September 1, 2019
By Sarah Wu
When Susan Pavlak flew from Minnesota to Boston a decade ago to donate her kidney, she did not expect to meet the recipient. But a month before the surgery, she agreed to meet Phil Saviano for lunch, which was the first of many meals they shared as their friendship grew stronger over the years.
“He has my kidney, but that’s not why we’re friends. That’s just how we met,” Pavlak said during an interviewlast week in Saviano’s Roslindale home.
The two had something else in common other than organ donor and recipient: They are both survivors of clergy sexual abuse.
Saviano, 67, was a whistleblower on the sexual abuse crisis in Massachusetts and played a prominent role in the Globe’s Spotlight investigation, published in 2002.
In 1992, in an interview with the Globe, he told the public about the abuse he endured as a child in East Douglas. Saviano was repeatedly forced to masturbate and perform oral sex on a priest who turned out to be a serial pedophile and who died in prison.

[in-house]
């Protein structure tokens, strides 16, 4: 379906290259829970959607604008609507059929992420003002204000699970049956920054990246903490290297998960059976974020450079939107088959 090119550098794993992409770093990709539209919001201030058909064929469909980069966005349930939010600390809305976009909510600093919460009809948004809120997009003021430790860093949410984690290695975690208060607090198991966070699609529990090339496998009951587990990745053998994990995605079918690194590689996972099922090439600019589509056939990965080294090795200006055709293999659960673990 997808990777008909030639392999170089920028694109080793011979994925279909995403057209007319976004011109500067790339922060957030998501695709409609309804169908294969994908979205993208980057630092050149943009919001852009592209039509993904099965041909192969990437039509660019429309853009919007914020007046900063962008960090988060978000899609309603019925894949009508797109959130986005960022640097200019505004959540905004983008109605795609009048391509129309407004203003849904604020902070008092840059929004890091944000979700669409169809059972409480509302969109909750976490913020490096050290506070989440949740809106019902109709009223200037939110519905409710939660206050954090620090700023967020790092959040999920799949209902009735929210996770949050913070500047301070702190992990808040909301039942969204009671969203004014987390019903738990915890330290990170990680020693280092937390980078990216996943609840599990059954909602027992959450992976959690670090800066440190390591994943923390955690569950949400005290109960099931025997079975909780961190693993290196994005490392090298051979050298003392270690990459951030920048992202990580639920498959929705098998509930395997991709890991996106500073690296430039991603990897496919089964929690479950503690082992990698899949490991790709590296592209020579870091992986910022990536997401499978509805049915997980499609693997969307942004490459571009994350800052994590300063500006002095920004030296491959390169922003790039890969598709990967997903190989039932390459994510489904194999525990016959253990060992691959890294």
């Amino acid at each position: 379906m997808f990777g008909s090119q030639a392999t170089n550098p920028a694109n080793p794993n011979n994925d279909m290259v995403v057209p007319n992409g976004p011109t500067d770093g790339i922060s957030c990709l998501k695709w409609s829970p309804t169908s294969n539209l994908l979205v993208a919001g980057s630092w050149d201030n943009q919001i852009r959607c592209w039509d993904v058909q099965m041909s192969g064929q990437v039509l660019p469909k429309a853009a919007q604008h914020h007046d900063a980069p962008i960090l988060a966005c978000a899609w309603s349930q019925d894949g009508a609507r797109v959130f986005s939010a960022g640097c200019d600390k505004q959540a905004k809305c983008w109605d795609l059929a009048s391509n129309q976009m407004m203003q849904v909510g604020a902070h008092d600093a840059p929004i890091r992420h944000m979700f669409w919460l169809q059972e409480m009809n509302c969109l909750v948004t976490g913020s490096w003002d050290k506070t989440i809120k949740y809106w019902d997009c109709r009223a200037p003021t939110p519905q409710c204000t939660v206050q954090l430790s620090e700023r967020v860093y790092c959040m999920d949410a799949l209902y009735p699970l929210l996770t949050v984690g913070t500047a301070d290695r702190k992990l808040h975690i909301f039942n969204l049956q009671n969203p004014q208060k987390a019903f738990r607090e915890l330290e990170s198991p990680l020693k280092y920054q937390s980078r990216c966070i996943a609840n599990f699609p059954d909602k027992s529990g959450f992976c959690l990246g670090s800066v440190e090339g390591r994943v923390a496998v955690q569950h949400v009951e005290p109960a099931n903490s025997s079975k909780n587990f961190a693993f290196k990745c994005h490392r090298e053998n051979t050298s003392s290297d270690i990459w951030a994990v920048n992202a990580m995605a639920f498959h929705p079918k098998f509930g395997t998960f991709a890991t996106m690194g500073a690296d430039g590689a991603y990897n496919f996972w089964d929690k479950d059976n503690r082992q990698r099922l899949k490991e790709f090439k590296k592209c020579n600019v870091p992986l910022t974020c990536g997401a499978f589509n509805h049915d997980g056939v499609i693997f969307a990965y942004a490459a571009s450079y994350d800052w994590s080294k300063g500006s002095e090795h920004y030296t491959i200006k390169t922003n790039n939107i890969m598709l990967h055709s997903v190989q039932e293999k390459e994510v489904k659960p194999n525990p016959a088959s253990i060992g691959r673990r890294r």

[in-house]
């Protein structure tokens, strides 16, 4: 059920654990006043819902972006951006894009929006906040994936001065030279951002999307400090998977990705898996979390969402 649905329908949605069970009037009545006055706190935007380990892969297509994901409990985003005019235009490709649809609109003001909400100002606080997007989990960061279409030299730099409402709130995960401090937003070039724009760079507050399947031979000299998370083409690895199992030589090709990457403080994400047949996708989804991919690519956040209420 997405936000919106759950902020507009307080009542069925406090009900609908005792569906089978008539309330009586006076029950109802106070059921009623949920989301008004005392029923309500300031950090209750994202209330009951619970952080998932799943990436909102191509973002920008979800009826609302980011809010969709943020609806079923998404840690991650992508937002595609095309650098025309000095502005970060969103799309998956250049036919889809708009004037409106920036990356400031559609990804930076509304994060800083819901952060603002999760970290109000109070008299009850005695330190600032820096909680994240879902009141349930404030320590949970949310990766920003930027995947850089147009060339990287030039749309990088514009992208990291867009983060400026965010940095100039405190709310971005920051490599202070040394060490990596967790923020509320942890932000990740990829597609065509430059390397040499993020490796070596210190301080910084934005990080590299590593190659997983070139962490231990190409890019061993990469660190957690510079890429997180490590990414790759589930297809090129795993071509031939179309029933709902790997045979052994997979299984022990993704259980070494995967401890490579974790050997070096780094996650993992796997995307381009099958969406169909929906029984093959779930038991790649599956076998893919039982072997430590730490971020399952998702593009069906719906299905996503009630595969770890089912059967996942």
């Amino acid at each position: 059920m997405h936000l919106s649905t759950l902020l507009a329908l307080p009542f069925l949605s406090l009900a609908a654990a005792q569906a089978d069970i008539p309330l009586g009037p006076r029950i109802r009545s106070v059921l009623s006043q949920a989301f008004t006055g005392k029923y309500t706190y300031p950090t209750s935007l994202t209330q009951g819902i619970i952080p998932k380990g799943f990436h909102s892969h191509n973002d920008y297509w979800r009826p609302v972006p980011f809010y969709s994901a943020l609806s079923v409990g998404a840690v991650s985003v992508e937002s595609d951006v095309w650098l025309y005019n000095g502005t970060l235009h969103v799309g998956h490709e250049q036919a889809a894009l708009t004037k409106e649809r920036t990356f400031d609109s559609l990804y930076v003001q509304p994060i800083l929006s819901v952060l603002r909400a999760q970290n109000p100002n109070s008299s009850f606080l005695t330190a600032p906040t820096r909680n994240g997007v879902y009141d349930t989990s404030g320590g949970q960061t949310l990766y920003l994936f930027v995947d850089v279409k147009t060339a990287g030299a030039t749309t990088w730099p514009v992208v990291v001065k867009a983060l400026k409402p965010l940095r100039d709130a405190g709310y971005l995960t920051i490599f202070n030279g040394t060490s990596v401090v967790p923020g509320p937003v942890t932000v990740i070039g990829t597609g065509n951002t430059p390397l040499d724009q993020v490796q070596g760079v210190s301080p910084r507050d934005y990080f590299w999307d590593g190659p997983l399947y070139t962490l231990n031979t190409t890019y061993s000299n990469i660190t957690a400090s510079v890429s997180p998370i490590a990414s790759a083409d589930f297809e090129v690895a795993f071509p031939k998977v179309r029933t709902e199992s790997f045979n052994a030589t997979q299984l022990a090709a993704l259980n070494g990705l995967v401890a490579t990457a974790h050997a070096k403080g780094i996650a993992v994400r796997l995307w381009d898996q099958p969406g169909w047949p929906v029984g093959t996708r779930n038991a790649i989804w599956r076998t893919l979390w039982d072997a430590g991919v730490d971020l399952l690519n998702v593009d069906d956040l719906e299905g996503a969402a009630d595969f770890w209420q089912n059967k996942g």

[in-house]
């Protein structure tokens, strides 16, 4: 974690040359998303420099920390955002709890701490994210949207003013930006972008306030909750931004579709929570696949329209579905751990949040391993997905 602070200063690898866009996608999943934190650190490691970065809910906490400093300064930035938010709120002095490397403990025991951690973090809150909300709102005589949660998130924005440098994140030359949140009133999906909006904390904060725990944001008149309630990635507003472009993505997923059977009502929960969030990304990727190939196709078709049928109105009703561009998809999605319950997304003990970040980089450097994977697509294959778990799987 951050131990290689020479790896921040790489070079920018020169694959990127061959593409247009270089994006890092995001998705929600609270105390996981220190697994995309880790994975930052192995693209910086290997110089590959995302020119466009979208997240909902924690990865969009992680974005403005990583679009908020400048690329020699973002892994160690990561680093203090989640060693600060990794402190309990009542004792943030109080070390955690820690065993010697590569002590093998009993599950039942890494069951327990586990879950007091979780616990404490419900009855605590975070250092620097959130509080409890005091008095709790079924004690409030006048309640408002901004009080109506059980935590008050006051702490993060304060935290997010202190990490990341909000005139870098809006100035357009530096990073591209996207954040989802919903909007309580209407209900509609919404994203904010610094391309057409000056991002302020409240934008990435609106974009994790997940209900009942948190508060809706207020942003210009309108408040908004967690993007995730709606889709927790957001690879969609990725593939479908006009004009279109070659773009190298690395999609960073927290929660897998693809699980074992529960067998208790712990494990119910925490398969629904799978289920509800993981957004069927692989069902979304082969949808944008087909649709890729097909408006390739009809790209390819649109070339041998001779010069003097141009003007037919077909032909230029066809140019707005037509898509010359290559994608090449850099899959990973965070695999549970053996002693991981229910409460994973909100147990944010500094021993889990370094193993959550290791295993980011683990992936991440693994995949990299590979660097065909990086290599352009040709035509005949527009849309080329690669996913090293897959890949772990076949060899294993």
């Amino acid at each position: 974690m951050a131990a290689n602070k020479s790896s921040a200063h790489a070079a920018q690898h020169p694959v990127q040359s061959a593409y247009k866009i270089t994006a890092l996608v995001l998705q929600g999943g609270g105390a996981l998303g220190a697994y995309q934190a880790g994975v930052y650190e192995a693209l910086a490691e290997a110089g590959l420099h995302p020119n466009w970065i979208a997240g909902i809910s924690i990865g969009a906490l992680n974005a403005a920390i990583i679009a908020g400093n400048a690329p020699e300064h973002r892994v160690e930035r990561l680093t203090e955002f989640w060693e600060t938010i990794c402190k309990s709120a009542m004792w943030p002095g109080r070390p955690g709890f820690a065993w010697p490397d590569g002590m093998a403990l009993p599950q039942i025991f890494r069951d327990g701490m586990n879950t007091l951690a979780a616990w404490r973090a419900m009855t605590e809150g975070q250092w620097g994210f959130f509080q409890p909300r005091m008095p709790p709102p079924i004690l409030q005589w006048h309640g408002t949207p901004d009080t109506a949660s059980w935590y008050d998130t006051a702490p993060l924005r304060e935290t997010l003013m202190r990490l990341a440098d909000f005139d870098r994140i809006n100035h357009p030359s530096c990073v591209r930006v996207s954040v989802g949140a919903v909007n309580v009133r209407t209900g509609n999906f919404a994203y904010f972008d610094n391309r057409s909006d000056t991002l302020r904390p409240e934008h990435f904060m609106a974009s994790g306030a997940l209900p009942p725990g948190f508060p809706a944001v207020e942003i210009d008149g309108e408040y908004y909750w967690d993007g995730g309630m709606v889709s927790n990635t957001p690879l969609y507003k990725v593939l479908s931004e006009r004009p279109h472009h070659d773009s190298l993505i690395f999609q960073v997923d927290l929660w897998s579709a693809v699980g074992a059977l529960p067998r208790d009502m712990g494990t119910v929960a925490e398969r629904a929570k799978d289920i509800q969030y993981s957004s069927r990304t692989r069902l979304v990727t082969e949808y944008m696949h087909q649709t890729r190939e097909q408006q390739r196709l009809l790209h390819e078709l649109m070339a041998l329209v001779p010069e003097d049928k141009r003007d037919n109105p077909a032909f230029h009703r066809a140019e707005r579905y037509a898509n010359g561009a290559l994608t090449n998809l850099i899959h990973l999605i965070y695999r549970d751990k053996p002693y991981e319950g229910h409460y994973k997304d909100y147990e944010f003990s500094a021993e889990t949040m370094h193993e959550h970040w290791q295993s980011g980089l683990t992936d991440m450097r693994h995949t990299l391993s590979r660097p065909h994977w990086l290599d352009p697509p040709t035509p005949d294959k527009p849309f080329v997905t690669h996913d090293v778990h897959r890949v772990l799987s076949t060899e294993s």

Pavlak, 65, was molested for about four years by a former nun who became a teacher at her Catholic high school.
Reflecting on the trauma they have endured — beyond sexual abuse, Pavlak battled alcoholism decades ago and Saviano tested positive for HIV in 1984 — Saviano said, “Horrible things happen to people. But that doesn’t mean that horribleness should define a person.”
Their enduring friendship, filled with laughter, adventure, and a good dose of activism, shows that joy can be found on the other side.
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